Advent is a time of preparation, the time to buy our presents, write our cards, buy extra food, prepare cakes and pudding and to visit relatives and friends. We’re convinced that it should be a time when we enjoy ourselves and push the boat out – party time. In previous years I’ve found myself doing things because somewhere deep within me I feel it’s necessary, or at least expected. I have to admit that I love buying presents and cooking and creating a magical atmosphere for the children but this year I am going to try very hard to keep it simple and enjoyable.
Each year as a minister I find myself holding in tension the timeless story of God’s amazing gift to us at Christmas and the traditions which I can’t, or don’t want to escape from entirely. I wonder what Jesus would make of Christmas as it has evolved in this country, what would he make of our traditions and the way we do things? I have a strange feeling that he may be a little bit puzzled and wonder how on earth we have got here from his birth in a humble stable in Bethlehem.
It‘s good to celebrate, Jesus himself enjoyed wedding feasts, Passovers and meals with family and friends. He would understand our need to celebrate but it’s all too easy to forget what we are celebrating in the rush and busyness. Do we forget that there are different perspectives? That his mother was unmarried (a stoning offence in those days), that Joseph had to come to terms with the unimaginable, that he was born not in a palace but in cave and that the family effectively became refugees? It’s a very dramatic story indeed and if we’re not careful we can get caught up in the twee-ness of the image on our Christmas cards and forget the struggle.
This little family struggled as people struggle today. I would like to suggest that maybe this Christmas we should stop for a while and think a little about the world in which we live and what we are doing and why. The reality for others this Christmas time may indeed be very different from our own. For some Christmas will be a headache, for those who are lonely, or struggling financially, or those who are estranged from their families or are in the depths of a crisis, or bereavement. From their perspective Christmas is very different.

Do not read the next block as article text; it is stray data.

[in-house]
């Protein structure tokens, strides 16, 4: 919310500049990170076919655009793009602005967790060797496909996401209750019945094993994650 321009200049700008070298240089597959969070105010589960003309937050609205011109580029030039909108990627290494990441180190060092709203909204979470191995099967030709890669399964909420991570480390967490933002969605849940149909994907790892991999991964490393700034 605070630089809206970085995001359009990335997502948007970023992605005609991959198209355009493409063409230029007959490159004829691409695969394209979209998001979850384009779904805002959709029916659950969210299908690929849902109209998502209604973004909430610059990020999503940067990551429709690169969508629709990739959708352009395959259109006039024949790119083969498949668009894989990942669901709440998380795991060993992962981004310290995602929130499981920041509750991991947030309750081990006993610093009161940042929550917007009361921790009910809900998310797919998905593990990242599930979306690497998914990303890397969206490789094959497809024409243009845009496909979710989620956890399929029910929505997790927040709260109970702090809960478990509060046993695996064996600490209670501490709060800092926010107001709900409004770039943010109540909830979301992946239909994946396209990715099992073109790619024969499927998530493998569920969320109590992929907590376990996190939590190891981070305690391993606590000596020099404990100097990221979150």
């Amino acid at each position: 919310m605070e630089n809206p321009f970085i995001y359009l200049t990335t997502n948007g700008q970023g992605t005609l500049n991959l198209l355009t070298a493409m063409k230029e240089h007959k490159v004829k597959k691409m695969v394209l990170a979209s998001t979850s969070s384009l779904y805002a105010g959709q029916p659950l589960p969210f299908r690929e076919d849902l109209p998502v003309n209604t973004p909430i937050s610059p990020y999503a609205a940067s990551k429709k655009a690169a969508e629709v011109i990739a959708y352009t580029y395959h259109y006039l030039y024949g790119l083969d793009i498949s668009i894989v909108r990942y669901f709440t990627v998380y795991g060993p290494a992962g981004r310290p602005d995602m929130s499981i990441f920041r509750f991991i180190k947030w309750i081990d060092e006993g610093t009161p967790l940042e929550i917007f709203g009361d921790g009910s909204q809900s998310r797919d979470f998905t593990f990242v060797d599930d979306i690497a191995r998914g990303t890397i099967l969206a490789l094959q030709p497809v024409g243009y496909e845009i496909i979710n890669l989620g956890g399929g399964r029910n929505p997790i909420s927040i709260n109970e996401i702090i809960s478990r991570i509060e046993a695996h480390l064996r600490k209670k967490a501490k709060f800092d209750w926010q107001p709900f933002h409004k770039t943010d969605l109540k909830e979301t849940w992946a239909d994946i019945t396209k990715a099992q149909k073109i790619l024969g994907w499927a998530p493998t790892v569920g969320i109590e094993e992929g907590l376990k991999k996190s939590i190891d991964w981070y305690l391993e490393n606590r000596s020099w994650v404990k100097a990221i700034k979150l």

We have the opportunity to make a difference this Christmas in many ways, maybe by small friendly gestures around our neighbourhood. Also the gifts of toys and goods that you have brought during December will be given to an organisation called Voluntary Services Lewisham (formerly known as the VCC).
At Christmas time VSL provides hampers for elderly and isolated adults, food hampers and supermarket vouchers to families, and toys and books to their children. The aim is to help vulnerable and isolated individuals and families on low incomes trying to make ends meet, at what can be a very difficult and isolating time of year.
VSL also support social services, local hostels and other voluntary organisations by providing boxes of food, toiletries and toys for them to distribute to their service users. A visit to the pantomime is arranged each year as well as a Christmas Day lunch held in a local church.
Every year they need volunteers to help sort and pack goods (there is a mountain already, evidently), help with shopping, and record keeping and data entry. Activities begin in November and continue until Christmas week. They also need volunteers to help on Christmas Day with setting up for the meal, serving food and socialising with guests. Volunteer drivers to transport guest to the lunch and home again later in the day are also needed. If you’d like to help, or go to the Christmas day lunch please contact me at my office in Forest Hill – 0208 291 6996.
We also continue to support the Food Bank week by week. These efforts should never be underestimated – they make a tremendous difference to people lives every week, when people have nowhere else to turn.
I think the man who was born in that stable so long ago would not be puzzled by such things as these.
Happy Christmas my Friends,